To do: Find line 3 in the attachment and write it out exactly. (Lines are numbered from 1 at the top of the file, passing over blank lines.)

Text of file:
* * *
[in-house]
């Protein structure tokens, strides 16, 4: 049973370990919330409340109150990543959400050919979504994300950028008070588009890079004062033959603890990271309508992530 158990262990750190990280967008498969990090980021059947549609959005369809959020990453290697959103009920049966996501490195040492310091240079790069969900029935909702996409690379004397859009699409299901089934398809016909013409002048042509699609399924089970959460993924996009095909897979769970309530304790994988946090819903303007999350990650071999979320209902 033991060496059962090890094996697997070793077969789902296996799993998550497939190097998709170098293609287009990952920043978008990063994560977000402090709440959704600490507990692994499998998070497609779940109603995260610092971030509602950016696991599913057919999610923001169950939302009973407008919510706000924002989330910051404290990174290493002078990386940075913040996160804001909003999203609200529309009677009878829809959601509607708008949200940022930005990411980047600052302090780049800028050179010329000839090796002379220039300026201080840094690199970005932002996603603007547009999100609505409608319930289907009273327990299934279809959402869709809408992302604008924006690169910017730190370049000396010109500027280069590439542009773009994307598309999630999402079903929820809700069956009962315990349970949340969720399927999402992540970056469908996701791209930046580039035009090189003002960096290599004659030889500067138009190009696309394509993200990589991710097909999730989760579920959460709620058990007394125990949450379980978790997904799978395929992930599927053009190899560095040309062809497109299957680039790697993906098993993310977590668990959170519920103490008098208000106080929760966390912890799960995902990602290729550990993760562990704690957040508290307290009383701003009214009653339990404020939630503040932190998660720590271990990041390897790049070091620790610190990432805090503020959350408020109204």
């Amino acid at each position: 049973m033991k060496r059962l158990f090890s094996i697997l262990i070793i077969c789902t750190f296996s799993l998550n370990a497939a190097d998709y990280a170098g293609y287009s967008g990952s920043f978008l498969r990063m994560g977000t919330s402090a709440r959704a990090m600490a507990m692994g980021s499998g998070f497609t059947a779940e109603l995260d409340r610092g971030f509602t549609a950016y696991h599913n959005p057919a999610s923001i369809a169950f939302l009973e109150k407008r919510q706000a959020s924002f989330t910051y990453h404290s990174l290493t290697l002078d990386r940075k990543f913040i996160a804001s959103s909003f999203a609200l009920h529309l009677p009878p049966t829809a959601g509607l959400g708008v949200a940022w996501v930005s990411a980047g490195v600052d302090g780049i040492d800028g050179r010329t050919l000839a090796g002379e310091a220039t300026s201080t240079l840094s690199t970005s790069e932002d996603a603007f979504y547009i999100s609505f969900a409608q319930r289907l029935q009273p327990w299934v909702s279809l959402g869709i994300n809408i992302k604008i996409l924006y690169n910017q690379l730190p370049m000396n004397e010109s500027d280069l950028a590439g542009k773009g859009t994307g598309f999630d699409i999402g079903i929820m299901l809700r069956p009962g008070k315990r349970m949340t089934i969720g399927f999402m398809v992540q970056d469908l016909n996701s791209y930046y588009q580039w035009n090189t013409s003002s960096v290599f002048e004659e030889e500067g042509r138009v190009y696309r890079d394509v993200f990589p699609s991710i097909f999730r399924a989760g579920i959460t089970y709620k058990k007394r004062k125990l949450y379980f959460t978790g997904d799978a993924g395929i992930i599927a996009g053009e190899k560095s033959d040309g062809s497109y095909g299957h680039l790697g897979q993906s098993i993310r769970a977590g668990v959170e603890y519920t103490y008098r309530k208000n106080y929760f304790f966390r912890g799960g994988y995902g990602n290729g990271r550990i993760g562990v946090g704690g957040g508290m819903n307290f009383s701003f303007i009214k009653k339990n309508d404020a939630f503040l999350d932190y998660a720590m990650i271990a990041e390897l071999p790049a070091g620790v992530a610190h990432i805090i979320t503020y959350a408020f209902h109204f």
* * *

């Amino acid at each position: 049973m033991k060496r059962l158990f090890s094996i697997l262990i070793i077969c789902t750190f296996s799993l998550n370990a497939a190097d998709y990280a170098g293609y287009s967008g990952s920043f978008l498969r990063m994560g977000t919330s402090a709440r959704a990090m600490a507990m692994g980021s499998g998070f497609t059947a779940e109603l995260d409340r610092g971030f509602t549609a950016y696991h599913n959005p057919a999610s923001i369809a169950f939302l009973e109150k407008r919510q706000a959020s924002f989330t910051y990453h404290s990174l290493t290697l002078d990386r940075k990543f913040i996160a804001s959103s909003f999203a609200l009920h529309l009677p009878p049966t829809a959601g509607l959400g708008v949200a940022w996501v930005s990411a980047g490195v600052d302090g780049i040492d800028g050179r010329t050919l000839a090796g002379e310091a220039t300026s201080t240079l840094s690199t970005s790069e932002d996603a603007f979504y547009i999100s609505f969900a409608q319930r289907l029935q009273p327990w299934v909702s279809l959402g869709i994300n809408i992302k604008i996409l924006y690169n910017q690379l730190p370049m000396n004397e010109s500027d280069l950028a590439g542009k773009g859009t994307g598309f999630d699409i999402g079903i929820m299901l809700r069956p009962g008070k315990r349970m949340t089934i969720g399927f999402m398809v992540q970056d469908l016909n996701s791209y930046y588009q580039w035009n090189t013409s003002s960096v290599f002048e004659e030889e500067g042509r138009v190009y696309r890079d394509v993200f990589p699609s991710i097909f999730r399924a989760g579920i959460t089970y709620k058990k007394r004062k125990l949450y379980f959460t978790g997904d799978a993924g395929i992930i599927a996009g053009e190899k560095s033959d040309g062809s497109y095909g299957h680039l790697g897979q993906s098993i993310r769970a977590g668990v959170e603890y519920t103490y008098r309530k208000n106080y929760f304790f966390r912890g799960g994988y995902g990602n290729g990271r550990i993760g562990v946090g704690g957040g508290m819903n307290f009383s701003f303007i009214k009653k339990n309508d404020a939630f503040l999350d932190y998660a720590m990650i271990a990041e390897l071999p790049a070091g620790v992530a610190h990432i805090i979320t503020y959350a408020f209902h109204f």